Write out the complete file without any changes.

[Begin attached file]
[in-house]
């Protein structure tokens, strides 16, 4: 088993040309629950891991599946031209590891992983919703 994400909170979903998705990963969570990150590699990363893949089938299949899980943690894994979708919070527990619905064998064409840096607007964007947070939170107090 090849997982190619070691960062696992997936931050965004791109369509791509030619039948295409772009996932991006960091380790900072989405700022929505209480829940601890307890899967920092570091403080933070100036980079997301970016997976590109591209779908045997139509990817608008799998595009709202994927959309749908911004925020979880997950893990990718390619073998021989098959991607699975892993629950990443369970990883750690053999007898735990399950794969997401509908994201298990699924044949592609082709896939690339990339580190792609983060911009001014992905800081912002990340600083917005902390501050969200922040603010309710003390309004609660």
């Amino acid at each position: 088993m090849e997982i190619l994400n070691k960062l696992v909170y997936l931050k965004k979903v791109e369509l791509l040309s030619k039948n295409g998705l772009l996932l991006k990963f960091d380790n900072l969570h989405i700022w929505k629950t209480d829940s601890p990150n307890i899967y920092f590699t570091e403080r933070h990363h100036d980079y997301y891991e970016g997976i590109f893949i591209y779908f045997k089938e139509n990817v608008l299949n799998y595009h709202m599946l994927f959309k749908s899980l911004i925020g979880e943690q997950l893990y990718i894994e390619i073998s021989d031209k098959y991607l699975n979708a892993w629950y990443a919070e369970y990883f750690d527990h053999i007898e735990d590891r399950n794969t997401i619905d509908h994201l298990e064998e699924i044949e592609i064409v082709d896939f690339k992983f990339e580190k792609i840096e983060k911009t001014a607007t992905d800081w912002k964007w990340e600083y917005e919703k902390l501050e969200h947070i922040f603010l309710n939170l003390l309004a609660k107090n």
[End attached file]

[in-house]
């Protein structure tokens, strides 16, 4: 088993040309629950891991599946031209590891992983919703 994400909170979903998705990963969570990150590699990363893949089938299949899980943690894994979708919070527990619905064998064409840096607007964007947070939170107090 090849997982190619070691960062696992997936931050965004791109369509791509030619039948295409772009996932991006960091380790900072989405700022929505209480829940601890307890899967920092570091403080933070100036980079997301970016997976590109591209779908045997139509990817608008799998595009709202994927959309749908911004925020979880997950893990990718390619073998021989098959991607699975892993629950990443369970990883750690053999007898735990399950794969997401509908994201298990699924044949592609082709896939690339990339580190792609983060911009001014992905800081912002990340600083917005902390501050969200922040603010309710003390309004609660």
């Amino acid at each position: 088993m090849e997982i190619l994400n070691k960062l696992v909170y997936l931050k965004k979903v791109e369509l791509l040309s030619k039948n295409g998705l772009l996932l991006k990963f960091d380790n900072l969570h989405i700022w929505k629950t209480d829940s601890p990150n307890i899967y920092f590699t570091e403080r933070h990363h100036d980079y997301y891991e970016g997976i590109f893949i591209y779908f045997k089938e139509n990817v608008l299949n799998y595009h709202m599946l994927f959309k749908s899980l911004i925020g979880e943690q997950l893990y990718i894994e390619i073998s021989d031209k098959y991607l699975n979708a892993w629950y990443a919070e369970y990883f750690d527990h053999i007898e735990d590891r399950n794969t997401i619905d509908h994201l298990e064998e699924i044949e592609i064409v082709d896939f690339k992983f990339e580190k792609i840096e983060k911009t001014a607007t992905d800081w912002k964007w990340e600083y917005e919703k902390l501050e969200h947070i922040f603010l309710n939170l003390l309004a609660k107090n």